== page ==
[0052]
Let's denote the TJ PDF model as P
_{TJ}(t). It is clear that the relationship between TJ PDF and DJ and RJ PDFs can be expressed as
$\begin{array}{cc}\begin{array}{c}{P}_{\mathrm{TJ}}\ue8a0\left(t\right)=\sum _{n=1}^{N}\ue89e\text{\hspace{1em}}\ue89ed\ue8a0\left(n\right)\ue89e{P}_{\mathrm{RJ}n}\\ =\sum _{n=1}^{N}\ue89e\text{\hspace{1em}}\ue89e\frac{d\ue8a0\left(n\right)}{\sqrt{2\ue89e\text{\hspace{1em}}\ue89e\pi}\ue89e{\sigma}_{n}}\ue89e{e}^{\frac{{\left(t{t}_{n}\right)}^{2}}{2\ue89e{\sigma}_{n}^{2}}}\end{array}& \left(3\right)\end{array}$

[0053]
i.e., the TJ PDF is a weighted and shifted sum of multiple Gaussian functions. The measured TJ PDF is denoted as P_{TJ−M}(t).

[0054]
Procedure 1:

[0055]
This is the traditional optimizer procedure as is known in the art, which can be used when some or all of the deterministic and/or random model parameters are unknown.

[0056]
The following illustrates the typical steps involved in this procedure.

[0057]
Step 1: Assume an initial condition, i.e., for all unknown Delta impulse magnitudes and all unknown Gaussian function standard deviations, we assume certain initial values.

[0058]
Step 2: Evaluate the TJ PDF model based on Eq. (3) using these initial values.

[0059]
Step 3: Define an error function based on measured TJ PDF and the calculated TJ PDF, we will minimize this error function as our goal by manipulating the model parameters to achieve a certain accuracy goal.

[0060]
Step 4: The procedure can be iterative or adaptive. Once the goal is achieved, the model parameters are determined.

[0061]
For more detail on the optimizer procedure, please refer to references, e.g., Optimization Theory and Applications, D A , Pierre, Dover Publications, Inc., New York, 1986 and Numerical Recipes in C, W H Press, S A Teukolsky, W T Vetterling and B P Flannery, 2^{nd}, Cambridge Univerisy Press, 1992, both of which are herein incorporated by reference in their entirety.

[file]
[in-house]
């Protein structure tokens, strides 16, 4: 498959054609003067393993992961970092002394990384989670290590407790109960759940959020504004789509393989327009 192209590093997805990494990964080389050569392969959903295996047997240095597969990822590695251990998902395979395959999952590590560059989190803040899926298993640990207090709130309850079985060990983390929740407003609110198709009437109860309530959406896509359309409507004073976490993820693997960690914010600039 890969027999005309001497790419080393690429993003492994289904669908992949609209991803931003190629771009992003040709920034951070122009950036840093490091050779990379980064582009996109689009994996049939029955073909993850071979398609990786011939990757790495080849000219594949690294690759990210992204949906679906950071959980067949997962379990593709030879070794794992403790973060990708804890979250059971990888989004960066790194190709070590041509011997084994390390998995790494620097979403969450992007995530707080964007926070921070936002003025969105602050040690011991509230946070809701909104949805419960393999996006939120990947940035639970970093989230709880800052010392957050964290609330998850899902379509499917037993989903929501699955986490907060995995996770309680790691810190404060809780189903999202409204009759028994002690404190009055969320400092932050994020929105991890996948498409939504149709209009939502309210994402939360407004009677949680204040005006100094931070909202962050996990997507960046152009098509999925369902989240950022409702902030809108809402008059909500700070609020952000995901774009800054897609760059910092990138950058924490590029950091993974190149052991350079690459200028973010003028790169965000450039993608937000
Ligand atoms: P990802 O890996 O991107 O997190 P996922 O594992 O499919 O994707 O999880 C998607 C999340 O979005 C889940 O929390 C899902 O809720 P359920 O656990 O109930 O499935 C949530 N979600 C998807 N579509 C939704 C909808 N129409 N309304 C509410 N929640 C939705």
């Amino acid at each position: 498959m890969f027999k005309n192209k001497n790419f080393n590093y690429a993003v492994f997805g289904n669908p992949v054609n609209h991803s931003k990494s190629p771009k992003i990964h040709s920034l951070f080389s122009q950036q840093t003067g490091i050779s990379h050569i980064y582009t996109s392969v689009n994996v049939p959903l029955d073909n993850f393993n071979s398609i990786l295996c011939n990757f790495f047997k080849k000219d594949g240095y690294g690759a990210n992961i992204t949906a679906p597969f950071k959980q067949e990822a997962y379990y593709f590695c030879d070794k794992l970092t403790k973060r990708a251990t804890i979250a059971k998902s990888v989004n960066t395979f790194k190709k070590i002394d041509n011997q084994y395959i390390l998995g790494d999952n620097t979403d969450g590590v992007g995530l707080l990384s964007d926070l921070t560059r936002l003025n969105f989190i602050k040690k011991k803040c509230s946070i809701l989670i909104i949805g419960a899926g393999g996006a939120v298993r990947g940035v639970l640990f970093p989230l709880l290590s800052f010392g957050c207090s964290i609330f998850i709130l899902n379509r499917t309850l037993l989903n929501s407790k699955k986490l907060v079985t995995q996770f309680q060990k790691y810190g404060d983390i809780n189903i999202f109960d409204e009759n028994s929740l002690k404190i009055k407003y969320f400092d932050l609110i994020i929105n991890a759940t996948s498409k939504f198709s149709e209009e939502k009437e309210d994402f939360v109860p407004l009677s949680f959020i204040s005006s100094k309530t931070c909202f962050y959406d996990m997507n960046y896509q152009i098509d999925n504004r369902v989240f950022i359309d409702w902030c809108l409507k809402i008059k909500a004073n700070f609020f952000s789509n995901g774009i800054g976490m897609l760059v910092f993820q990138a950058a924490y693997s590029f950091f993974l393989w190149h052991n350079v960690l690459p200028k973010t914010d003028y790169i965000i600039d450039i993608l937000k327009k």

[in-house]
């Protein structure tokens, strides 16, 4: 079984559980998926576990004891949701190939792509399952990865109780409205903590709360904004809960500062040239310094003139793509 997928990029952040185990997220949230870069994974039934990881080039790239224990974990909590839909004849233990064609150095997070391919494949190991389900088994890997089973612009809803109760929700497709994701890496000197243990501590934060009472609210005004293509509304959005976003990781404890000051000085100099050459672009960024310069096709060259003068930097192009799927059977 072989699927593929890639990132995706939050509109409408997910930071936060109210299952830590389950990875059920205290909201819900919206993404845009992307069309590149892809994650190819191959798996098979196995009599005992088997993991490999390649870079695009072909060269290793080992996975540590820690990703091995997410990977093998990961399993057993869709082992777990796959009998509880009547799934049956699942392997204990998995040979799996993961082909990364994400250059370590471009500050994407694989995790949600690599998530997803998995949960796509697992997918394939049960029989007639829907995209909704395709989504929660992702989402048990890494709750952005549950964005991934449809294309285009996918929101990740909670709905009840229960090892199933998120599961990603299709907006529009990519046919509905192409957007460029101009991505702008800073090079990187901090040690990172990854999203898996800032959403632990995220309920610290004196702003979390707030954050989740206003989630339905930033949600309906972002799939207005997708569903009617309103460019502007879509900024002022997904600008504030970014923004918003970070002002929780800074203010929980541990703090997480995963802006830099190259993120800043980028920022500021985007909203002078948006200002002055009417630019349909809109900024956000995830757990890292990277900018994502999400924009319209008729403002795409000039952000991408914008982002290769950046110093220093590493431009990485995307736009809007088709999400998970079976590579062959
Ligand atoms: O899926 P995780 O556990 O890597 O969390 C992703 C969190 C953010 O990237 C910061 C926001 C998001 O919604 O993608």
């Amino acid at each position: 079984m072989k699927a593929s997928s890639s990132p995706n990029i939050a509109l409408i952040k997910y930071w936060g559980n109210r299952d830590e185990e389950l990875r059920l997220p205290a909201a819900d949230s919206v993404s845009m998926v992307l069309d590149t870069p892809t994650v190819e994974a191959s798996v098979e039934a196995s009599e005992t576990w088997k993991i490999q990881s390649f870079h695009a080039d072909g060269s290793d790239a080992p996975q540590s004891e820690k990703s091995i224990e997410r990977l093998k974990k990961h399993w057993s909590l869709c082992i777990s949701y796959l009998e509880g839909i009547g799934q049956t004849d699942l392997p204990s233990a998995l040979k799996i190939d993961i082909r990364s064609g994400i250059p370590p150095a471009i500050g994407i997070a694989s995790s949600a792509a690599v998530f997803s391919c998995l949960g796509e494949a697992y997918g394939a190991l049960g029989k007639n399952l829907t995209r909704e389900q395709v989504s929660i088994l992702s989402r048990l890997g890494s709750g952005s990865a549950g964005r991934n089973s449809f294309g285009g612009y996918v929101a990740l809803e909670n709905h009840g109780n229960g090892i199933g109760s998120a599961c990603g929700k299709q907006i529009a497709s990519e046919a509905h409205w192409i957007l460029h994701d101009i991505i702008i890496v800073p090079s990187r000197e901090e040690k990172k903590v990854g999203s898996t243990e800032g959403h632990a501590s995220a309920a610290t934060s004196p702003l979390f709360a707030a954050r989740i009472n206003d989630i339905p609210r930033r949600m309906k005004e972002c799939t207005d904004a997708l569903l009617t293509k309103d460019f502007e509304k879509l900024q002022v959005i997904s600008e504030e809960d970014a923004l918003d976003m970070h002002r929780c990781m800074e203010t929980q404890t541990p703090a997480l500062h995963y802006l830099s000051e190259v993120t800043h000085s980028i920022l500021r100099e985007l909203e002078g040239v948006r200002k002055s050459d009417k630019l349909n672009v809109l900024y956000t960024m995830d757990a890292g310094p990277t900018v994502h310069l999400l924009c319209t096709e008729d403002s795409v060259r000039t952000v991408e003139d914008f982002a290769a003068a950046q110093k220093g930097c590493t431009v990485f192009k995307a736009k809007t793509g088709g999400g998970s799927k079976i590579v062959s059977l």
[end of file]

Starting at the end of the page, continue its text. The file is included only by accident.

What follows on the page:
[0062]
Procedure 2:

[0063]
This is a recursive nonoptimizer based procedure that can be used when some or all parameters are unknown.

[0064]
Assume that we further divide the interval between adjacent DJ samples into M bins, and define
$\Delta \ue89e\text{\hspace{1em}}\ue89et=\frac{{t}_{n+1}{t}_{n}}{M}.$

[0065]
Step 1: Consider the first Delta impulse of DJ PDF, i.e., t=t
_{1}. We have
$\begin{array}{cc}\{\begin{array}{c}\frac{d\ue8a0\left(1\right)}{\sqrt{2\ue89e\text{\hspace{1em}}\ue89e\pi}\ue89e{\sigma}_{1}}\ue89e\text{\hspace{1em}}={P}_{\mathrm{TJ}M}\ue8a0\left({t}_{1}\right)\ue89e\text{\hspace{1em}}\\ \frac{d\ue8a0\left(1\right)}{\sqrt{2\ue89e\text{\hspace{1em}}\ue89e\pi}\ue89e{\sigma}_{1}}\ue89e{\mathrm{exp}\ue8a0\left(\frac{\Delta \ue89e\text{\hspace{1em}}\ue89et}{\sqrt{2}\ue89e{\sigma}_{1}}\right)}^{2}={P}_{\mathrm{TJ}M}\ue8a0\left({t}_{1}\Delta \ue89e\text{\hspace{1em}}\ue89et\right)\ue89e\text{\hspace{1em}}\end{array}\ue89e\text{\hspace{1em}}& \left(4\right)\end{array}$

[0066]
which yields
$\begin{array}{cc}\{\begin{array}{c}{\sigma}_{1}=\frac{\Delta \ue89e\text{\hspace{1em}}\ue89et}{{\sqrt{2}\ue8a0\left[\mathrm{ln}\ue89e\frac{{P}_{\mathrm{TJ}M}\ue8a0\left({t}_{1}\right)}{{P}_{\mathrm{TJ}\mathrm{M1}}\ue8a0\left({t}_{i}\Delta \ue89e\text{\hspace{1em}}\ue89et\right)}\right]}^{1/2}}\\ d\ue8a0\left(1\right)=\frac{\sqrt{\pi}\ue89e{P}_{\mathrm{TJ}M}\ue8a0\left({t}_{1}\right)\ue89e\Delta \ue89e\text{\hspace{1em}}\ue89et}{{\left[\mathrm{ln}\ue89e\frac{{P}_{\mathrm{TJ}M}\ue8a0\left({t}_{1}\right)}{{P}_{\mathrm{TJ}M}\ue8a0\left({t}_{1}\Delta \ue89e\text{\hspace{1em}}\ue89et\right)}\right]}^{1/2}}\ue89e\text{\hspace{1em}}\end{array}& \left(5\right)\end{array}$

[0067]
Step 2: Consider the second Delta impulse of the DJ PDF, i.e., t=t
_{2 }. We have